Engineers are always looking for materials with very specific properties for their projects. Unfortunately, there are far too many options for researchers to just guess and check until they find what they’re looking for. Even if they were to simulate materials instead of testing them in the laboratory, it would take far too long to find a suitable material.
Fortunately, researchers have used artificial intelligence to develop algorithms that find the right material for each project. In a recent article, a team of researchers from Carnegie Mellon University and the University of Calgary improved one of these algorithms so that researchers can find materials with the properties they want quickly and accurately.
“Since the material space is so large, it is very difficult to characterize the material properties experimentally and mathematically,” said Amir Barati Farimani, assistant professor of mechanical engineering at the CMU. “So we create algorithms or models that can be used to quickly predict the material properties.”
To use artificial intelligence or AI, researchers first need to train the algorithm using known data. Then the algorithm learns to extrapolate new ideas from this information. Barati Farimani and his team trained the algorithm with data on the chemical composition of materials. In particular, they contained information about the role that electrons play in determining material properties. According to Barati Farimani, these chemical data created a new material descriptor for the algorithm.
Because this algorithm can predict the properties of a wide variety of materials, it has many uses. For example, the algorithm could find a material with thermal properties that is suitable for solar panels. In addition, materials used to manufacture medicines and batteries could be identified. To use this algorithm, a researcher can simply let the pre-built deep learning models find the property they are looking at.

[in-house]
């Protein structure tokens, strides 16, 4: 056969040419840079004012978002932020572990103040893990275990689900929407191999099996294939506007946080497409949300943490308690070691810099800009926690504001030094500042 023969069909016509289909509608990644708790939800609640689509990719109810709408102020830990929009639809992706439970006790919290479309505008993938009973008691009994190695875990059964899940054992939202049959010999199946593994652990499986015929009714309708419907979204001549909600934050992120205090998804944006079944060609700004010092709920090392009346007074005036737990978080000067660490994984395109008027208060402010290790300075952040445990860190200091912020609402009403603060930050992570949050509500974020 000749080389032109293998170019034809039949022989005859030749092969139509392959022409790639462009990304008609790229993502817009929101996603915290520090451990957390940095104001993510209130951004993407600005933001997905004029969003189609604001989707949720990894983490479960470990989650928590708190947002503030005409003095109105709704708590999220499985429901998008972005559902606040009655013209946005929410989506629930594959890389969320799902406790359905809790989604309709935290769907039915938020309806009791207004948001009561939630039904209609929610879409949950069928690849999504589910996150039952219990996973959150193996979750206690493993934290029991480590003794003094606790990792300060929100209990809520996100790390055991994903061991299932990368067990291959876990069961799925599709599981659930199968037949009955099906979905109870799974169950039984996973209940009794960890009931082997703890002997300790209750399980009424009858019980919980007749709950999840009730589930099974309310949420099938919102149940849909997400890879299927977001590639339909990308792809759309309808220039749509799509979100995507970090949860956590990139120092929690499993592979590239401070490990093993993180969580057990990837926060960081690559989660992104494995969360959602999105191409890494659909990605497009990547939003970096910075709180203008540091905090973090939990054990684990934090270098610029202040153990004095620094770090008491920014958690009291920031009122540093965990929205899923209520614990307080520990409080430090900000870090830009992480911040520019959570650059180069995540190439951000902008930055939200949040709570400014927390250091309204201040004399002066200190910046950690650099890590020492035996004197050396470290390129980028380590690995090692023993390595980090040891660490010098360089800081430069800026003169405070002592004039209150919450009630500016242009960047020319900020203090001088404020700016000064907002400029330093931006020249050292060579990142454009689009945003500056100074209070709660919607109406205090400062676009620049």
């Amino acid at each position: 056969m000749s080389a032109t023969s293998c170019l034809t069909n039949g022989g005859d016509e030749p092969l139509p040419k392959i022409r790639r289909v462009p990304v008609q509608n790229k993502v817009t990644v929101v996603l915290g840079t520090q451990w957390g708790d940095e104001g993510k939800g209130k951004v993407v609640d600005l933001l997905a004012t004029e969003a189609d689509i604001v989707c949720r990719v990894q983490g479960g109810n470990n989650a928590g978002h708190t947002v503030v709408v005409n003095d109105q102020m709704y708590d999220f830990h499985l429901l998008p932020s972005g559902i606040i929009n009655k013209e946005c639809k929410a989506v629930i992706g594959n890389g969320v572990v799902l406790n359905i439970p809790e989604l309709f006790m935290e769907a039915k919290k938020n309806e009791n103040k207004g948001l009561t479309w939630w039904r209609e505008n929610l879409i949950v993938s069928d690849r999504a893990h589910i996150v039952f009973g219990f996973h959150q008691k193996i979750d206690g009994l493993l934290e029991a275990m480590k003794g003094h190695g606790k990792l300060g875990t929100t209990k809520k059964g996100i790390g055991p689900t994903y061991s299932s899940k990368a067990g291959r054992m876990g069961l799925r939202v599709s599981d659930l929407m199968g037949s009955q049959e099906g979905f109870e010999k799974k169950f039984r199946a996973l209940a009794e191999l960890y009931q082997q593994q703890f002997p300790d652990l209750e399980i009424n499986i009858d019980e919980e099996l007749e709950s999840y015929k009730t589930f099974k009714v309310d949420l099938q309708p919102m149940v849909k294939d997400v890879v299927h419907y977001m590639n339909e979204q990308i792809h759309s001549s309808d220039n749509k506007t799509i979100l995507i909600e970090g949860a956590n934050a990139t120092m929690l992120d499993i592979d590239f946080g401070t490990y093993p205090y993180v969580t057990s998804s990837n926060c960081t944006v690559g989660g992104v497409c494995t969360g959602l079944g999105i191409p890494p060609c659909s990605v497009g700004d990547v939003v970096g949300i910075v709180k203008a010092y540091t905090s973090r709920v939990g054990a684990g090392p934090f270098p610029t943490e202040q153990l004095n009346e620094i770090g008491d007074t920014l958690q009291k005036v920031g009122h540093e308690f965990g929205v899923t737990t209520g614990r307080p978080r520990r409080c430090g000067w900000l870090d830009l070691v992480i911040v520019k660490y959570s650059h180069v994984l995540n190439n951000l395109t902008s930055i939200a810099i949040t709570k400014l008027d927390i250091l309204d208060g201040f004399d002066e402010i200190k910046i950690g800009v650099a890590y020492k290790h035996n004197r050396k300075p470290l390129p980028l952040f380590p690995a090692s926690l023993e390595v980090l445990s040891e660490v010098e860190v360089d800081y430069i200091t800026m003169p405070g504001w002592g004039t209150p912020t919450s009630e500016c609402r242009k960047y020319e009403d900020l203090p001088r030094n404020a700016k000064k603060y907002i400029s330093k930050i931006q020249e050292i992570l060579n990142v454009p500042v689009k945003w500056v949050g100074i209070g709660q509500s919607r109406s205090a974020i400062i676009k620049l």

The way these algorithms are improved is by becoming faster and more accurate. If the algorithm is not accurate enough, the results are useless. If the algorithm is too slow, researchers will never have access to the results. Currently, the team has found that their algorithm is better than other leading algorithms.
“You can use this algorithm, train a deep learning model, and predict it in a split second,” said Barati Farimani. “The point is to prove that different types of materials can be predicted with great accuracy – then any industry can use them.”
Your article was published in Physical verification materials. CMU postdoctoral fellow Mohammadreza Karamad, Ph.D. Student Rishikesh Magar and researcher Yuting Shi were also listed as co-authors. Other authors are Samira Siahrostami and Ian D. Gates from the University of Calgary.
The algorithm predicts the composition of new materials
Mohammadreza Karamad et al. Convolution network of the orbital graph to predict material properties, Physical verification materials (2020). DOI: 10.1103 / PhysRevMaterials.4.093801
Provided by Carnegie Mellon University Mechanical Engineering
Quote: To order! AI finds the correct material (2020, October 16), accessed on October 16, 2020 from https://phys.org/news/2020-10-ai-material.html
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